:

You're kidding?!??!!

"Family friendly" should mean that a child can do anything they want, anytime, anywhere, regardless of the other diners and the physical property of the establishment???

You bet she should "control her child."

Sheesh.
post #35 of 77
Quote:
Originally Posted by 3lilmonsters View Post
A little ot, but I'm amazed that people have listed buffet style restaurants as a good thing. We avoid them like the plague. A buffet style restaurant was the only one we've ever had to leave due to unreasonable...energy levels :
Not to mention icky food....... My grandfather used to eat at one every single day and made us all go there any time we visited. I remember crying at the table because I was SOOO HUNGRY but could not choke down the warm, congealed mac-n-cheese and glazed swedish meatballs. Maybe they have improved over time?
post #36 of 77
I get really irritated by parents who think that the world should cater to their two year olds' energies.

If your two year old can't sit politely (and this is not a surprise, many if not most can't), the answer is to NOT TAKE YOUR TWO YEAR OLD INTO SIT DOWN RESTAURANTS, not take your two year old there, let her disturb everyone and damage property and then act offended if people object.
post #37 of 77
Quote:
Originally Posted by 3lilmonsters View Post
A little ot, but I'm amazed that people have listed buffet style restaurants as a good thing. We avoid them like the plague. A buffet style restaurant was the only one we've ever had to leave due to unreasonable...energy levels :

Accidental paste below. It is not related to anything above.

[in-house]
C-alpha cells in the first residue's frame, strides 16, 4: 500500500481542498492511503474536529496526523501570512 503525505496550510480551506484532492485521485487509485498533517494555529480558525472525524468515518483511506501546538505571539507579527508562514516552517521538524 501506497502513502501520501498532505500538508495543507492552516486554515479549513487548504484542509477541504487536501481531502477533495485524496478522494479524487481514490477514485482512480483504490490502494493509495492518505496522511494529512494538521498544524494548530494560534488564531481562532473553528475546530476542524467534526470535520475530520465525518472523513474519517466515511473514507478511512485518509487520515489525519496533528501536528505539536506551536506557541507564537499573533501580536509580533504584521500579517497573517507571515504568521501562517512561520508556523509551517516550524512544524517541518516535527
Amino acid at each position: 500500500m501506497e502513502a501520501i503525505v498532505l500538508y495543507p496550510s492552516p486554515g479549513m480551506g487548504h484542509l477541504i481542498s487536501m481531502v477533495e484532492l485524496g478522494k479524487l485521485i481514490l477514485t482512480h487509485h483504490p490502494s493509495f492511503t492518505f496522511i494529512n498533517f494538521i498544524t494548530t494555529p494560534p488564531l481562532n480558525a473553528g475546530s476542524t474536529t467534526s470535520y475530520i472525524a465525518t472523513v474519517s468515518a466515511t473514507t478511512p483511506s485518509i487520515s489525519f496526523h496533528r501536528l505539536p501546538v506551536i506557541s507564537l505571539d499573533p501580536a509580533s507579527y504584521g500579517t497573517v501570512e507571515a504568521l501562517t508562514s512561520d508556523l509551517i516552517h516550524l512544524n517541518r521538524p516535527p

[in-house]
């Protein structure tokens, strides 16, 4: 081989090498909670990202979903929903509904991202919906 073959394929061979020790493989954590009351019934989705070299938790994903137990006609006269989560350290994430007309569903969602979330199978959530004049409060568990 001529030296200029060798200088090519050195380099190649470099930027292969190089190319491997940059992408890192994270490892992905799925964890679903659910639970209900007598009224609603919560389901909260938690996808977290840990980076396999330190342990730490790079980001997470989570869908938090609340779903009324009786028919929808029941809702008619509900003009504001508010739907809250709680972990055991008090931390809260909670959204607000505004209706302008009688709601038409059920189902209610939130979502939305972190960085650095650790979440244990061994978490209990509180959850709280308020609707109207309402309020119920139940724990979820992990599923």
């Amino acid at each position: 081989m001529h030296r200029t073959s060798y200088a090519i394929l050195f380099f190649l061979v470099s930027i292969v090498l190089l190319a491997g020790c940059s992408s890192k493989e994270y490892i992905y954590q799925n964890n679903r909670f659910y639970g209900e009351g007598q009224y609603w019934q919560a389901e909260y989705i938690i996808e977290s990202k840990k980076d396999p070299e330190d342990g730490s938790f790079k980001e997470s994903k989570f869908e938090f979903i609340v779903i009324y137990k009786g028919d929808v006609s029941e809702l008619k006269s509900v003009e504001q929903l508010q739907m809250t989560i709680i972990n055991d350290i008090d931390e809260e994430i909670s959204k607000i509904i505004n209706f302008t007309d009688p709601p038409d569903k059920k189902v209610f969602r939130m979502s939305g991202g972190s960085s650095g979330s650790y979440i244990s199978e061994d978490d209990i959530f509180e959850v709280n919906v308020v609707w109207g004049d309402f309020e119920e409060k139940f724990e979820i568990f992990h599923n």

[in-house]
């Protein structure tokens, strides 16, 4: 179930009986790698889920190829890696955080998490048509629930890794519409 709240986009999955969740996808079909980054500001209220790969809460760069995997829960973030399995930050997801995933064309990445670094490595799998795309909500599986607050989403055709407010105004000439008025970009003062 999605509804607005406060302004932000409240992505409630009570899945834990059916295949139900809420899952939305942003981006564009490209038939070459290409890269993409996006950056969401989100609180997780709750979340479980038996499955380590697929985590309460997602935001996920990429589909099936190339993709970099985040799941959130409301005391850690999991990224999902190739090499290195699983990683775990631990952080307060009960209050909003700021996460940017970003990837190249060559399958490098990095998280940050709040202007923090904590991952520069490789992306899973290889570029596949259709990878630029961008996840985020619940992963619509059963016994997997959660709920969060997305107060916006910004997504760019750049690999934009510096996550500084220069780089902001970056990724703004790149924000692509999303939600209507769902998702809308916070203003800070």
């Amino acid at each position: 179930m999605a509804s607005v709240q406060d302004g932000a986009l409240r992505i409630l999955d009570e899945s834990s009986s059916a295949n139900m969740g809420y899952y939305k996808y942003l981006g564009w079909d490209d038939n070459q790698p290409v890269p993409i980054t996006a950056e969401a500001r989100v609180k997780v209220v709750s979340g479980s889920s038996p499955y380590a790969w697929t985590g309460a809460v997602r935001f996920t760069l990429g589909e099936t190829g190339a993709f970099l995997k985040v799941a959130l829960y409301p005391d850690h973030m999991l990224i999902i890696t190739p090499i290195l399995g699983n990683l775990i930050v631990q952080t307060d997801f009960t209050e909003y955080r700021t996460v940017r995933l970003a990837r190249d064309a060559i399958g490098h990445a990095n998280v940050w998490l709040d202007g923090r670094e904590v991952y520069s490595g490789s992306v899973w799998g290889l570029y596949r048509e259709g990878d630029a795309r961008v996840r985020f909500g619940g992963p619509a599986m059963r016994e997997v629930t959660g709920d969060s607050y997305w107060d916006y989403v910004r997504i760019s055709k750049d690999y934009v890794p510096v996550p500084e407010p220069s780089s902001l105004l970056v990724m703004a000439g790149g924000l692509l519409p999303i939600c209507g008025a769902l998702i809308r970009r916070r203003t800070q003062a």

Really? At the Buffet we go to every Sunday (Golden Corral), we experience the total opposite...it's very subdued, not too loud, not too quiet. Kind of a low hum. Probably because it's still pretty new (not quite a year old).

The food is always very good, fresh vegetables and fresh fruit. The selection is outstanding. DS thoroughly enjoys going there. Otherwise, we wouldn't eat there obviously.

Another point to consider on how a restaurant runs is based on Management. It always goes back to Management.
post #38 of 77
When my son was younger, we simply didn't eat out much ... or if we did we sat outside on the patio so he could walk around a bit. Most of the time when we did go out, someone ended up playing with my son out in the car. He isn't a big eater, and would only last so long playing with little toys at the table. I would NEVER let him jump around, or even wander around a restaurant .. I don't think it's safe for him, and it's rude to other patrons. So we'd leave and play outside or in the car once he couldn't sit and play.

Now he's 4.5 years old, and we can pretty much eat out anywhere, anytime. I do still bring things for him to play with, but I also make him sit in the booth or chair until we are done. He's developmentally able to do that now, and going to preschool has really helped since they were expected to sit at the lunch table.